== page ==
Impact of receiving blood cholesterol test results on dietary change
- Additional Document Info
- View All
INTRODUCTION: The study objective was to determine the impact of receiving results of a blood cholesterol test on changes in dietary behaviors among individuals participating in a Health Risk Appraisal Program. METHODS: This randomized trial of maintenance employees at six hospitals included two groups: Group 1 received their blood cholesterol test results at the pretest; Group 2 received results only at the posttest (16-20 weeks later). The pretest interview included (1) a 24-hour dietary recall; (2) an evaluation of dietary behaviors and suggestions on how to change; (3) height, weight, and blood cholesterol measurement. Five hundred employees participated, and 429 eligible employees completed both pretest and posttest interviews. RESULTS: Blood cholesterol levels decreased by 4.8% (P < .001) and saturated fat intake decreased by 7.4% (P < .05). Regression analyses indicated that individuals more likely to have lowered saturated fat intake had higher pretest saturated fat intakes, had a family history of high blood cholesterol, and were light-maintenance employees (P < .05); no other variables were associated (receiving blood cholesterol test results, previous blood cholesterol test, pretest blood cholesterol levels, personal history of heart disease, BMI, age, gender, tobacco/alcohol use). Among subjects with normal cholesterol levels, those not receiving blood test results reduced saturated fat intake more than those receiving test results; both groups had similar saturated fat intakes (> 12%) greater than recommended intake (< 10%). CONCLUSIONS: Screening programs should include an assessment of saturated fat intake as screening for blood cholesterol may provide normocholesterolemic subjects with a false sense of security.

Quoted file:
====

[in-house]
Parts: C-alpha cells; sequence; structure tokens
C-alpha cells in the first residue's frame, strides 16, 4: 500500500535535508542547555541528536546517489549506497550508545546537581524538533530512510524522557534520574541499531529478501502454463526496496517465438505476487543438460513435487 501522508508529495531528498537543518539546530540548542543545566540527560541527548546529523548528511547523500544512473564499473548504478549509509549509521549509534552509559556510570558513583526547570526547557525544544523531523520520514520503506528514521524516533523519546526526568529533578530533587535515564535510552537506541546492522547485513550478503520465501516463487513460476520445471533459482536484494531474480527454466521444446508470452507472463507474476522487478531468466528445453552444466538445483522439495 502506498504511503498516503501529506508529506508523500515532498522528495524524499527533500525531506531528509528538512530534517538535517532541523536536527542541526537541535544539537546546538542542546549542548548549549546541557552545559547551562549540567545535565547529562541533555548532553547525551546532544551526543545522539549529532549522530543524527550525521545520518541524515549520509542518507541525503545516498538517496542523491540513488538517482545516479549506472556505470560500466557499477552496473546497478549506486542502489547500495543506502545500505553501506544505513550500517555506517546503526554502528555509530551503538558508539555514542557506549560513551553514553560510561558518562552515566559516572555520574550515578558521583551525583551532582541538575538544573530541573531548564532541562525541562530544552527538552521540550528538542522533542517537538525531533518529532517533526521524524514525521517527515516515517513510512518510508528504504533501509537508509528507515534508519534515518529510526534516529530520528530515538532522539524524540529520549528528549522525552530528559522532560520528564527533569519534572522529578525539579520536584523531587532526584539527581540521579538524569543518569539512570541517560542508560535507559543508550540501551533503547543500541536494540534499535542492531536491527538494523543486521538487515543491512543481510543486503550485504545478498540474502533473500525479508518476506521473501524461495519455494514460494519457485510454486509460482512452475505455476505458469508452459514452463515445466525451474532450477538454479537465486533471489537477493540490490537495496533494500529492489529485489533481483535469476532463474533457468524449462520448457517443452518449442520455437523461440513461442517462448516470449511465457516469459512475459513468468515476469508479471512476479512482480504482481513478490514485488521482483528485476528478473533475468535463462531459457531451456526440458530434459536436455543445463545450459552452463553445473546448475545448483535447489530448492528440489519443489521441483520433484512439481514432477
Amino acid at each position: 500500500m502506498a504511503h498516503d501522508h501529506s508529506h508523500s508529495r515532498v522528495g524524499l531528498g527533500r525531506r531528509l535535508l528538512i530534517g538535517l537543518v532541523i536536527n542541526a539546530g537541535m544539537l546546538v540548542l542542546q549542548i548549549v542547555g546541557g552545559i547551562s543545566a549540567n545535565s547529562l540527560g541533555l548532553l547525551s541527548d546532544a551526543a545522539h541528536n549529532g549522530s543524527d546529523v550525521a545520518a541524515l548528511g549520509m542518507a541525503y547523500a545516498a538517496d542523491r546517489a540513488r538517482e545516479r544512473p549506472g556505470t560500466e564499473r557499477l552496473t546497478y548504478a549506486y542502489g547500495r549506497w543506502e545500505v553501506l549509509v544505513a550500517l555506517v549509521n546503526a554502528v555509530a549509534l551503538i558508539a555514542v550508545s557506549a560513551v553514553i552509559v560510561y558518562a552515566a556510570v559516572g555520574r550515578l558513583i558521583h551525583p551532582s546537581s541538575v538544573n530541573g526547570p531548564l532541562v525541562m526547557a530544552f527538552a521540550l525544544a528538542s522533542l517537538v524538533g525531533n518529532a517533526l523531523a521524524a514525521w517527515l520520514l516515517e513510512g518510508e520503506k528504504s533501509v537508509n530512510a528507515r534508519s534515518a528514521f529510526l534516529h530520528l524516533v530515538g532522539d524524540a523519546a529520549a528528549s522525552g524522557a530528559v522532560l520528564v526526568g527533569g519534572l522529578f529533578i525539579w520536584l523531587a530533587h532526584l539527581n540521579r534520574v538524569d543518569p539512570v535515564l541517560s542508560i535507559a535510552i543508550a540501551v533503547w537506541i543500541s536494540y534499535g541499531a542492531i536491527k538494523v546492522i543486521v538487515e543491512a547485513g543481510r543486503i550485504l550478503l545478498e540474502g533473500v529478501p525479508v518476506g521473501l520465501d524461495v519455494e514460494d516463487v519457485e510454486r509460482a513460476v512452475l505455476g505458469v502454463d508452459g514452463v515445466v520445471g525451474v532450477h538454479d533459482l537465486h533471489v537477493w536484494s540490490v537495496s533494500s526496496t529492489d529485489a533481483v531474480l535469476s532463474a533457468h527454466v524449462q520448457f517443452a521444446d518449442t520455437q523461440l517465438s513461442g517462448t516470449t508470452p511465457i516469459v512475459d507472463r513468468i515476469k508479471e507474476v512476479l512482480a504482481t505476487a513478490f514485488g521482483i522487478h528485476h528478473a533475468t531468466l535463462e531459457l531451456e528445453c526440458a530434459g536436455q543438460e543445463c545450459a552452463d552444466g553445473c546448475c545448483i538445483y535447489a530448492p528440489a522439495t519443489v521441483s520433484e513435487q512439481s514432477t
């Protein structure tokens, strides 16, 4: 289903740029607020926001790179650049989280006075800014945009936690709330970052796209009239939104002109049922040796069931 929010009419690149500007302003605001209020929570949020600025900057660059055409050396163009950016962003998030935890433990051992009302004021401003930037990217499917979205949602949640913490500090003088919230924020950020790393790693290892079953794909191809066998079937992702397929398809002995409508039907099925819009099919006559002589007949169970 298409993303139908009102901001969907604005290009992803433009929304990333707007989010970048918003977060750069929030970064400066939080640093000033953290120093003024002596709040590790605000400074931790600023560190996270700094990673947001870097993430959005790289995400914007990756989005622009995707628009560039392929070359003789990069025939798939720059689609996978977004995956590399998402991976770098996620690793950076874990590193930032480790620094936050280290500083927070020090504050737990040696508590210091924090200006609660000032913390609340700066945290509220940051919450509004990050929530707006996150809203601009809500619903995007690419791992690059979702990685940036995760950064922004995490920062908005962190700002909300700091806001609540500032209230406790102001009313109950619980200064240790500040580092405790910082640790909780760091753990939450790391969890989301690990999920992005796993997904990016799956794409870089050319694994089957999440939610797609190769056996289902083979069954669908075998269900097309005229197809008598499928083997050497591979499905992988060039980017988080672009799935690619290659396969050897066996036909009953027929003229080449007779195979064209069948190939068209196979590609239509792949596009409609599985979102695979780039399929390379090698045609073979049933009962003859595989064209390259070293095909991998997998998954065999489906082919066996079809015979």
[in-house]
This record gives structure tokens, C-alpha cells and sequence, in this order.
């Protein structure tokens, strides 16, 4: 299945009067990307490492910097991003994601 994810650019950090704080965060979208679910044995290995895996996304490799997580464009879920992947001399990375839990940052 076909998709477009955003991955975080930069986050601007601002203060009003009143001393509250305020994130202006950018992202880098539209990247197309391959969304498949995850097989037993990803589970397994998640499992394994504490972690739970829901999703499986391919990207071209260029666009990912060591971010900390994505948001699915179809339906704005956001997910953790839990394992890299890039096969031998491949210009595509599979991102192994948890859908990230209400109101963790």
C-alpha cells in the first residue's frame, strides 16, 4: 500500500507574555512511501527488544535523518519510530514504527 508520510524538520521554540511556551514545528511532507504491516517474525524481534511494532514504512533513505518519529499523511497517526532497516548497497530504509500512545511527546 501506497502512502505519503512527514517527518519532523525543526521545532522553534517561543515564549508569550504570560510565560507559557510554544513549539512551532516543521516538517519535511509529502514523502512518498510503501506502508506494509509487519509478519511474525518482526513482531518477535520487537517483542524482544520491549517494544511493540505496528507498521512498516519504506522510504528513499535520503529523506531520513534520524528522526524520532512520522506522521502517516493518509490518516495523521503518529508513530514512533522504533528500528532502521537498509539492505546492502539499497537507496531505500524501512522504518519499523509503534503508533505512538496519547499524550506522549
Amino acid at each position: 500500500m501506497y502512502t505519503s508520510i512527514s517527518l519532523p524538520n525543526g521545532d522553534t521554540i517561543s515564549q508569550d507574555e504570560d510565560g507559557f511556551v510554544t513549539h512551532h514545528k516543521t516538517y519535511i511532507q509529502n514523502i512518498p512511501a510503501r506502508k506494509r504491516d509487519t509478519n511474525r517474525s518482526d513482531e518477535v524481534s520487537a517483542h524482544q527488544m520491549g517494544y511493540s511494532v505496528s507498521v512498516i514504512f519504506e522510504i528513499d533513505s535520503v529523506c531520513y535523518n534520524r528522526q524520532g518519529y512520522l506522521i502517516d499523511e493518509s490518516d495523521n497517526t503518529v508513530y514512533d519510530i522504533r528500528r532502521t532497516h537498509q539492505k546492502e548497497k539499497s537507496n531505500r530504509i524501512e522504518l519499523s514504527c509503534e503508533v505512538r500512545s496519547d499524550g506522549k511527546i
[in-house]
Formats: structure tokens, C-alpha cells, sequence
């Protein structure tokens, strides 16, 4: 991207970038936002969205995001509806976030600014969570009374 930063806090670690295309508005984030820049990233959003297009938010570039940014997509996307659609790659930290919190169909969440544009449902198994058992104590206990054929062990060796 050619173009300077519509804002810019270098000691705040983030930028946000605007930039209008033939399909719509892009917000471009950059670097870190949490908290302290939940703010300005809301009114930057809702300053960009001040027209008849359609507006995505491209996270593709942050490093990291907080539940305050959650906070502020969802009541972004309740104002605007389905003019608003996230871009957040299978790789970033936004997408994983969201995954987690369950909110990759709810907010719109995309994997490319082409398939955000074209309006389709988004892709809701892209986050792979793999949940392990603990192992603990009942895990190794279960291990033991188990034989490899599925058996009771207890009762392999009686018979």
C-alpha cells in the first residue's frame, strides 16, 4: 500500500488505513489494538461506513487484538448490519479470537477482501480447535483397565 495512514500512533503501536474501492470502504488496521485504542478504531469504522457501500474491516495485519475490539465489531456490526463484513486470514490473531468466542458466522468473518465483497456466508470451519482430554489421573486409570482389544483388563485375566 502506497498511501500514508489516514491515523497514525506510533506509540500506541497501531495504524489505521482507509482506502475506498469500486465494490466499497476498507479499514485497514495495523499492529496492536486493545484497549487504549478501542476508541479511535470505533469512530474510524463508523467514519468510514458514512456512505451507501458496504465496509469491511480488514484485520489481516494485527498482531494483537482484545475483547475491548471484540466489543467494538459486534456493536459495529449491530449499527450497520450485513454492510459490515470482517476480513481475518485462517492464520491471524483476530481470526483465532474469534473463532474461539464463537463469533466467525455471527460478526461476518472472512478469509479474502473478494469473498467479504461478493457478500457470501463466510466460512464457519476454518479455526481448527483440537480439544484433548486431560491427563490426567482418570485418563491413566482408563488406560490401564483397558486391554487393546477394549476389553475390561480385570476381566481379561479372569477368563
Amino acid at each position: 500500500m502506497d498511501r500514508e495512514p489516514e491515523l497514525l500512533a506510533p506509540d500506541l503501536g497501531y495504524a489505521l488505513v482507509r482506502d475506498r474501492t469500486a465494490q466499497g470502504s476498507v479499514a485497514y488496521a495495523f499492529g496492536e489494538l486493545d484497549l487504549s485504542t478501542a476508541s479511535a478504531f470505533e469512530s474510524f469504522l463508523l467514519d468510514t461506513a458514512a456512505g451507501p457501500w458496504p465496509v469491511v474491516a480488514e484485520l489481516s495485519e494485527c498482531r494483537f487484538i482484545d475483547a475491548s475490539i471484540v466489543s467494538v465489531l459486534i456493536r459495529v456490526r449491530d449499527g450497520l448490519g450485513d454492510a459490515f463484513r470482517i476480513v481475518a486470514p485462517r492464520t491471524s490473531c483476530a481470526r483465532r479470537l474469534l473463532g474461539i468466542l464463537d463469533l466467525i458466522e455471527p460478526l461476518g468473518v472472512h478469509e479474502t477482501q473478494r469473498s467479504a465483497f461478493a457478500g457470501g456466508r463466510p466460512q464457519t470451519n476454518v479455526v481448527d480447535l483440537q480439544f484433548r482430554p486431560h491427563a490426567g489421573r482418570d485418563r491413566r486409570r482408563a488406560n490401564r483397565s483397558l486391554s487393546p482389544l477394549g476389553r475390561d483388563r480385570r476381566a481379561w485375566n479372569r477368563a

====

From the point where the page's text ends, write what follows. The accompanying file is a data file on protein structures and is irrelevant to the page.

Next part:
has subject area
presented at event